Monday, April 30, 2007

Are Global Stock Markets Really That Much Higher?

Amidst the hoopla about record highs in the Dow Jones Industrial Average and many other global markets such as Korea and China (Shanghai Composite), it's worth asking: how are they doing priced in a non-paper tangible good such as gold?

Why ask? As frequent contributor Harun I. notes below: "An Asset Is Only Worth What It Will Buy." In other words, if an asset (say a basket of stocks) rises in nominal terms, but it buys less tangible goods, then has it really risen, or was the rise illusory? Let's look at two charts Harun has provided:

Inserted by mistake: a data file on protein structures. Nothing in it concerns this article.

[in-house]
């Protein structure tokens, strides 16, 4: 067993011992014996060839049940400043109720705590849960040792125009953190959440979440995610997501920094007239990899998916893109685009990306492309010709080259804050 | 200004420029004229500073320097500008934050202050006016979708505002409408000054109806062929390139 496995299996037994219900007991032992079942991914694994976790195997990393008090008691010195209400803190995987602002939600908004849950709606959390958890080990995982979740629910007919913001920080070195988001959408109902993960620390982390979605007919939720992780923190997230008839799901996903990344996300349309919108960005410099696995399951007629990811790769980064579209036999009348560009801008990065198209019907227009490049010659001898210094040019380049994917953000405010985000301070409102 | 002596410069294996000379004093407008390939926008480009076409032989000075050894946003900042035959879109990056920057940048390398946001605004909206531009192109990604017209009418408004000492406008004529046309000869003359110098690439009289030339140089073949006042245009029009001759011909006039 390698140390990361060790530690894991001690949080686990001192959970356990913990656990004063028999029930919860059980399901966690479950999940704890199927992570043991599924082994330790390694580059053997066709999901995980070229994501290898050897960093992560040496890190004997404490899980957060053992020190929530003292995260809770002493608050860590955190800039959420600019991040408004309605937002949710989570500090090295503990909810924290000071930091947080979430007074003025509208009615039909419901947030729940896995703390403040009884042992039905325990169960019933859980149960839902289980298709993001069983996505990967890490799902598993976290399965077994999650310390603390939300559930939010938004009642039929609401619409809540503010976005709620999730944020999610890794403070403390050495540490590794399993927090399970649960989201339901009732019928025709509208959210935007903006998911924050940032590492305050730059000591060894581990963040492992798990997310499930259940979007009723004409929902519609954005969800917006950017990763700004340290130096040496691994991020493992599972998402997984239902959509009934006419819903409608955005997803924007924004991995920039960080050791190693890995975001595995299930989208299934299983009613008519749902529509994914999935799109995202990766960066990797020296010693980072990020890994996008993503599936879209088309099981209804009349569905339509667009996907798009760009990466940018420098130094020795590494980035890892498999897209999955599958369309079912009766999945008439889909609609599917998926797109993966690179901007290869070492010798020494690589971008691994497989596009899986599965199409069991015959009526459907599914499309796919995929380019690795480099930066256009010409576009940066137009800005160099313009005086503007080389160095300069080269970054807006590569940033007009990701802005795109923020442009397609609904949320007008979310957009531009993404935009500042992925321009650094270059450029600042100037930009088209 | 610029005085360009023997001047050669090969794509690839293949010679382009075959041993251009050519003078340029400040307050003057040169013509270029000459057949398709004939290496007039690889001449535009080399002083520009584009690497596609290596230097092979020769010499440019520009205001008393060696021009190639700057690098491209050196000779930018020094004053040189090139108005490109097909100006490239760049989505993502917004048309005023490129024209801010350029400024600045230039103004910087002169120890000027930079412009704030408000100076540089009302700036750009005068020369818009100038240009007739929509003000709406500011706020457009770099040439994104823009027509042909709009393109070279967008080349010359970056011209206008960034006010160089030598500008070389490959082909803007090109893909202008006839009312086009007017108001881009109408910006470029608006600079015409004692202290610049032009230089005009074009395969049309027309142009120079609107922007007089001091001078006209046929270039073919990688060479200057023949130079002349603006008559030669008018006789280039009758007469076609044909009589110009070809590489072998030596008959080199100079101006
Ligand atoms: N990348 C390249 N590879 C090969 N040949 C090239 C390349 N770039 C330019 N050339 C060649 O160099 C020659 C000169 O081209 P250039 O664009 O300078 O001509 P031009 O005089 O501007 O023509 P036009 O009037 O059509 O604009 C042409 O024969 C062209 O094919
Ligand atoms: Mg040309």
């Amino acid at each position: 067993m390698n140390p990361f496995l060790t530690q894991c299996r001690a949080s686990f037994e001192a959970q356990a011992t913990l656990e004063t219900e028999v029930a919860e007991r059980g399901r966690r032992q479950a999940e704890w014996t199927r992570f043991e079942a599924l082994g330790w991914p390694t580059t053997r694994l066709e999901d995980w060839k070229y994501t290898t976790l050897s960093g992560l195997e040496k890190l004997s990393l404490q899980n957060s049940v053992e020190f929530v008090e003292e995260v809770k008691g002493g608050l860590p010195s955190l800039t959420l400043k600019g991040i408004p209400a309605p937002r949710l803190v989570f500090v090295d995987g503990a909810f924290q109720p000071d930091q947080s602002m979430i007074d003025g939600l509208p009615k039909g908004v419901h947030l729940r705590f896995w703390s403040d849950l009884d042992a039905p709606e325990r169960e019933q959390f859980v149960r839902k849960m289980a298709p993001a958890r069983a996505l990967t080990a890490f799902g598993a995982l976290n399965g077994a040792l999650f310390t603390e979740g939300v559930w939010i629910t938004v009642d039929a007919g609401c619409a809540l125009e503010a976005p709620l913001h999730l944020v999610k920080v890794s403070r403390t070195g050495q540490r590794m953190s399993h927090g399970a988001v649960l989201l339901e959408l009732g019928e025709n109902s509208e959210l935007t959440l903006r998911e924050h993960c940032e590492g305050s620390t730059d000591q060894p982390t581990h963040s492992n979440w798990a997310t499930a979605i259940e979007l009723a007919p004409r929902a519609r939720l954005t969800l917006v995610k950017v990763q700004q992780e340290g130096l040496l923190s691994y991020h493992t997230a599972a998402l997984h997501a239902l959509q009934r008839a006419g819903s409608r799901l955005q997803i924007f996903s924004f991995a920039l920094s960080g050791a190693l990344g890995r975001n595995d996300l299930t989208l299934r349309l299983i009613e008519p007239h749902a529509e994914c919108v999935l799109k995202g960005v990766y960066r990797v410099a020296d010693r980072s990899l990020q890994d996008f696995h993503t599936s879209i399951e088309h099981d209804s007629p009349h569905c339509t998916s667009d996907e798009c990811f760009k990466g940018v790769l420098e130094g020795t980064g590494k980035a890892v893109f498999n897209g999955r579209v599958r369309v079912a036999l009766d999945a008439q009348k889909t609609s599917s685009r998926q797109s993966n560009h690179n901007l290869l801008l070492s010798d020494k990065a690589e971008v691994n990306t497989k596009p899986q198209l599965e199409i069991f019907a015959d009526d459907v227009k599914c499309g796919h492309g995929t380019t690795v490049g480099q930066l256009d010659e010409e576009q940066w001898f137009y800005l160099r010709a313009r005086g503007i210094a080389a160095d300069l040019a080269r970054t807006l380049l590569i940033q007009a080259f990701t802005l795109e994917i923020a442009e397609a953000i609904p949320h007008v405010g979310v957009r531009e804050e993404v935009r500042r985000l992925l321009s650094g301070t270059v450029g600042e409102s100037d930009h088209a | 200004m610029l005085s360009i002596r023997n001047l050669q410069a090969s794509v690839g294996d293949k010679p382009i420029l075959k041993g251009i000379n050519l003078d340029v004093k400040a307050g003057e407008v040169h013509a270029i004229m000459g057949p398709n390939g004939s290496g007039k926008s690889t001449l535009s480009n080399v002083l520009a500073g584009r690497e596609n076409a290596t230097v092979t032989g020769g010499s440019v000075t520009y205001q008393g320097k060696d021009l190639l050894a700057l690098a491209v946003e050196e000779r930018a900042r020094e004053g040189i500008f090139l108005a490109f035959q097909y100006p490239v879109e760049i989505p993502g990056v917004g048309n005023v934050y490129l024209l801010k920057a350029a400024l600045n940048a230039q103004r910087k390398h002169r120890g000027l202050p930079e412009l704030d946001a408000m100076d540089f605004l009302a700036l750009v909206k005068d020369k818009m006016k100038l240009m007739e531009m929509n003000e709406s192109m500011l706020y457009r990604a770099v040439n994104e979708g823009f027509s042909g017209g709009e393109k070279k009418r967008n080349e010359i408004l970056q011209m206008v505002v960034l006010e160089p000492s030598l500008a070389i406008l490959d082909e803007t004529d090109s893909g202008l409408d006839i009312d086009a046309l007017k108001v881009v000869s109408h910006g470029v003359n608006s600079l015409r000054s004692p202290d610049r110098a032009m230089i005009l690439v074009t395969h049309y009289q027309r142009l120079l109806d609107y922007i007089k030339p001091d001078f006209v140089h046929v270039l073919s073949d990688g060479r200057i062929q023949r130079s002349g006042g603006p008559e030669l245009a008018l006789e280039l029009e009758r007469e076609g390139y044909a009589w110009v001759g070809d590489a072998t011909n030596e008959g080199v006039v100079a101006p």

In this "alternative view," the stock market's rise is revealed as being one of numbers rather than actual tangible value. Put another way: if your money buys 20% less than it once did, then a 10% raise isn't an increase at all except in nominal terms.

As the calendar turns and the old Wall Street adage to "sell in May and go away" kicks in, the illusion of "record highs" demonstrated above is worth pondering.

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